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New Obamacare numbers show signups lagging last year’s pace. Signups for Obamacare plans have reached 1,924,476, lagging last year’s enrollment pace and offering fodder to Democrats who have accused the Trump administration of “sabotaging” the law. Around the same time last year, nearly 2.3 million people had signed up for health insurance coverage through the federal healthcare.gov website. That year’s total reflected signups over 18 days, and this year’s reflects 17 days. Democrats have accused the Trump administration of trying to sabotage Obamacare because it has cut the budget for navigators and advertisements on open enrollment, in addition to reducing the sign-up period. The tax bill that President Trump signed into law late last year also zeroed out a fine on the uninsured, meaning people will not be penalized beginning in 2019 if they choose to go uninsured. The Trump administration also is allowing people to buy coverage outside of Obamacare’s rules. It’s possible, as well, that people are choosing to purchase health insurance directly through an insurer instead of on the healthcare.gov website. Within the total signups, 1,467,569 customers were renewing customers who already have a plan through the exchange and 456,907 are new customers. The healthcare.gov call center received 619,467 calls during the third week, according to the Centers for Medicare and Medicaid Services.
Welcome to Philip Klein’s Daily on Healthcare, compiled by Washington Examiner Executive Editor Philip Klein (@philipaklein), Senior Healthcare Writer Kimberly Leonard (@LeonardKL) and Healthcare Reporter Robert King (@rking_19). Email email@example.com for tips, suggestions, calendar items and anything else. If a friend sent this to you and you’d like to sign up, click here. If signing up doesn’t work, shoot us an email and we’ll add you to our list.
Publishing note: Daily on Healthcare will not publish Thursday, Nov. 22, or Friday, Nov. 23, in observance of the Thanksgiving holiday. We will resume our regular schedule on Monday Nov. 26.
What top House Democrats have in mind for healthcare. Healthcare policy in the House of Representatives is going to experience massive turnover when Democrats assume control in January. Top Democrats on key committees who have languished in the minority for eight years will be eager to try to oversee big drugmakers, protect Obamacare, and generally fight the Trump administration. Here are some of the likely key chairmen in the next Congress and their top priorities for healthcare.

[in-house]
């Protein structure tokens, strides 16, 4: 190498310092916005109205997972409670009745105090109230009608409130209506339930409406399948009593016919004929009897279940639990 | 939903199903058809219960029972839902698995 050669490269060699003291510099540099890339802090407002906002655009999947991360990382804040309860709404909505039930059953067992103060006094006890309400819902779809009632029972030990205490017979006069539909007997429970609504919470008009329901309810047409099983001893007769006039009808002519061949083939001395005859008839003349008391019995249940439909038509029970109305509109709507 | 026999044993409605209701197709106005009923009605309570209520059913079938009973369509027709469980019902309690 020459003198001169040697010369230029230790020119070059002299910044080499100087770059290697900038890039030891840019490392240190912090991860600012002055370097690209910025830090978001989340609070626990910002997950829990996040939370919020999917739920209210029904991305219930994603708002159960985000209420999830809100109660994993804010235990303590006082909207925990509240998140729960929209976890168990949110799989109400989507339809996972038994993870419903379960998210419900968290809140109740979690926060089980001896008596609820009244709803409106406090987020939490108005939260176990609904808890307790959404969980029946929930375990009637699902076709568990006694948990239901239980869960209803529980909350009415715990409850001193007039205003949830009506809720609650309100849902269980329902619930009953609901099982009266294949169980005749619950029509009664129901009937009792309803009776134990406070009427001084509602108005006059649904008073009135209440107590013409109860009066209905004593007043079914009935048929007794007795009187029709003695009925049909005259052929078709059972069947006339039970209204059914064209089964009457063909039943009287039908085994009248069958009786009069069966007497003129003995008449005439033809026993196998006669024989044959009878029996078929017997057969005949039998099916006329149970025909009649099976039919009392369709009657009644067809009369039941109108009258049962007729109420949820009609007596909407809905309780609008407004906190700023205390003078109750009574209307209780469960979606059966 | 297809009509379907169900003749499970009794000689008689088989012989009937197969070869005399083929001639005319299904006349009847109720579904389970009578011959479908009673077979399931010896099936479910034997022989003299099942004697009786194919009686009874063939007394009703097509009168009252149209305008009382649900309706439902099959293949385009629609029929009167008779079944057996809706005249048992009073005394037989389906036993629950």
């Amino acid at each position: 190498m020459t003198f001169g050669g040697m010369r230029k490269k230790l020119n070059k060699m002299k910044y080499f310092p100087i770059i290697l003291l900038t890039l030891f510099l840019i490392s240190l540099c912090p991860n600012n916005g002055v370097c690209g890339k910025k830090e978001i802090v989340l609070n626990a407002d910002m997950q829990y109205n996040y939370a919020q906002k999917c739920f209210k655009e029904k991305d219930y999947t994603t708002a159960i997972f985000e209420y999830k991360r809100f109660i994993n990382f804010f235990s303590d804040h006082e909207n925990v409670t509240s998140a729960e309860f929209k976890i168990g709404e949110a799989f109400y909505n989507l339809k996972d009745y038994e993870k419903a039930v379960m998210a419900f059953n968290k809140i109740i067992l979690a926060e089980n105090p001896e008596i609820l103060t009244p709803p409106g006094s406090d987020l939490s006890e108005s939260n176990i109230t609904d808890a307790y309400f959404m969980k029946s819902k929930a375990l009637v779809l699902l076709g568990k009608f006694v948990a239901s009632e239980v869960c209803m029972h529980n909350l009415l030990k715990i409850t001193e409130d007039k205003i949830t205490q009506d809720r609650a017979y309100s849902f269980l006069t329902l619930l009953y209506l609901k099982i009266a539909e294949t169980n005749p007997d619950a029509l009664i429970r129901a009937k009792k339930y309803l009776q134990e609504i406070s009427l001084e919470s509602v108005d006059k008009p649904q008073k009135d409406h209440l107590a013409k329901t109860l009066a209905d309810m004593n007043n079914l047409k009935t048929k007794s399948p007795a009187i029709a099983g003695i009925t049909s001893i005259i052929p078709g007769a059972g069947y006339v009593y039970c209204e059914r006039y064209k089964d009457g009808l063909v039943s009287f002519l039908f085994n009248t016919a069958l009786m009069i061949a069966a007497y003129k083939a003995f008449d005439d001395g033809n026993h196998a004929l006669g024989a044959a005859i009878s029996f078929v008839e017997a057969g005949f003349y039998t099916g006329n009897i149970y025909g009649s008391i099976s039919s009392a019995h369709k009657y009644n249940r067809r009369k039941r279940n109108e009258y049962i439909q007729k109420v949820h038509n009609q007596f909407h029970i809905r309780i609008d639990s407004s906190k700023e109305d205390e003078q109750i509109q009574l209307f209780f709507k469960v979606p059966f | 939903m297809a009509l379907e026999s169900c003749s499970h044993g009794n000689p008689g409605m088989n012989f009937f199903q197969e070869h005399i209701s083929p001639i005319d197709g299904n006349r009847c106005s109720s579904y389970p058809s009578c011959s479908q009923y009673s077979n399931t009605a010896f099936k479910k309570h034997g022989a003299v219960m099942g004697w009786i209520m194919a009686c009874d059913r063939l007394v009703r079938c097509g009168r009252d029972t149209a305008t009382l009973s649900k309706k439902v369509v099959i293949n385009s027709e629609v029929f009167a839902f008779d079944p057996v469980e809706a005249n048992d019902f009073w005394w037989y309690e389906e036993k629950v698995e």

Trump administration reapproves Kentucky’s Medicaid work requirement. The Trump administration announced Tuesday evening that it had reapproved a waiver that would require certain beneficiaries in Kentucky work as a condition of receiving healthcare coverage from Medicaid, five months after the initial plan was struck down by a judge. In the time since, the Centers for Medicare and Medicaid Services opened a public comment period which allowed for feedback from various outside groups. Johnathan Monroe, CMS spokesman, said that agency officials had “worked diligently to analyze and consider the comments received” and determined the program would “promote the objectives of Medicaid.” The approval letter to Kentucky said that one of the purposes of Medicaid is to advance the health and wellness of the person receiving medical coverage or to help people become independent from the program. The waiver will add premiums for certain enrollees. It also will give people more access to treatment for addiction and provide $ 1,000 to help pay for out-of-pocket medical expenses. The program is expected to reduce Medicaid spending by $ 2 billion over five years, $ 300 million of which will come from state funds, according to the governor’s office.